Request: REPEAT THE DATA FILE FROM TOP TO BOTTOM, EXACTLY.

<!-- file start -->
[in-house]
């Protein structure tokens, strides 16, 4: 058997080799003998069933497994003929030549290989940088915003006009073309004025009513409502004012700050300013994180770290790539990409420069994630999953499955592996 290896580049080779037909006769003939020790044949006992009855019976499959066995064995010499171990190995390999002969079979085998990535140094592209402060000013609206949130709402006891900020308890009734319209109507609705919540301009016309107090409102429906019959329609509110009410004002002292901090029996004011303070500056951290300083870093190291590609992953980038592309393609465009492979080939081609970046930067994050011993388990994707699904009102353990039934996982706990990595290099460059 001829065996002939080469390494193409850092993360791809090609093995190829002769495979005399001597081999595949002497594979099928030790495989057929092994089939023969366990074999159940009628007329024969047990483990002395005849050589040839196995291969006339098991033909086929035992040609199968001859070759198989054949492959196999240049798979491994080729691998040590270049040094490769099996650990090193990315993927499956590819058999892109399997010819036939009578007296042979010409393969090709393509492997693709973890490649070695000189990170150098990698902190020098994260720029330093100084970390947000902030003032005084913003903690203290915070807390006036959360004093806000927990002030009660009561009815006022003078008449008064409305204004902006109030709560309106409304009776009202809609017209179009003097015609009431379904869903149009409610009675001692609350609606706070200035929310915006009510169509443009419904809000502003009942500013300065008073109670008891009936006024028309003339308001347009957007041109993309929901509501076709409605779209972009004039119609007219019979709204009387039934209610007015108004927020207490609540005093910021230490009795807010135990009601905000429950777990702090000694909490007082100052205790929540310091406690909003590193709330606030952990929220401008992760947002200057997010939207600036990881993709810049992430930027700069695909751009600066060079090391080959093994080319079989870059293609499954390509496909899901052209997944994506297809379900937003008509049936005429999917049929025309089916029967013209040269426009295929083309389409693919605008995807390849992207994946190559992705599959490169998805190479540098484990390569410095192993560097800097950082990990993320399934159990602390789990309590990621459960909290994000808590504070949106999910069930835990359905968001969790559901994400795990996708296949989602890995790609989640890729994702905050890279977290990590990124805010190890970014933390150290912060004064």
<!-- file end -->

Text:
[in-house]
């Protein structure tokens, strides 16, 4: 058997080799003998069933497994003929030549290989940088915003006009073309004025009513409502004012700050300013994180770290790539990409420069994630999953499955592996 290896580049080779037909006769003939020790044949006992009855019976499959066995064995010499171990190995390999002969079979085998990535140094592209402060000013609206949130709402006891900020308890009734319209109507609705919540301009016309107090409102429906019959329609509110009410004002002292901090029996004011303070500056951290300083870093190291590609992953980038592309393609465009492979080939081609970046930067994050011993388990994707699904009102353990039934996982706990990595290099460059 001829065996002939080469390494193409850092993360791809090609093995190829002769495979005399001597081999595949002497594979099928030790495989057929092994089939023969366990074999159940009628007329024969047990483990002395005849050589040839196995291969006339098991033909086929035992040609199968001859070759198989054949492959196999240049798979491994080729691998040590270049040094490769099996650990090193990315993927499956590819058999892109399997010819036939009578007296042979010409393969090709393509492997693709973890490649070695000189990170150098990698902190020098994260720029330093100084970390947000902030003032005084913003903690203290915070807390006036959360004093806000927990002030009660009561009815006022003078008449008064409305204004902006109030709560309106409304009776009202809609017209179009003097015609009431379904869903149009409610009675001692609350609606706070200035929310915006009510169509443009419904809000502003009942500013300065008073109670008891009936006024028309003339308001347009957007041109993309929901509501076709409605779209972009004039119609007219019979709204009387039934209610007015108004927020207490609540005093910021230490009795807010135990009601905000429950777990702090000694909490007082100052205790929540310091406690909003590193709330606030952990929220401008992760947002200057997010939207600036990881993709810049992430930027700069695909751009600066060079090391080959093994080319079989870059293609499954390509496909899901052209997944994506297809379900937003008509049936005429999917049929025309089916029967013209040269426009295929083309389409693919605008995807390849992207994946190559992705599959490169998805190479540098484990390569410095192993560097800097950082990990993320399934159990602390789990309590990621459960909290994000808590504070949106999910069930835990359905968001969790559901994400795990996708296949989602890995790609989640890729994702905050890279977290990590990124805010190890970014933390150290912060004064």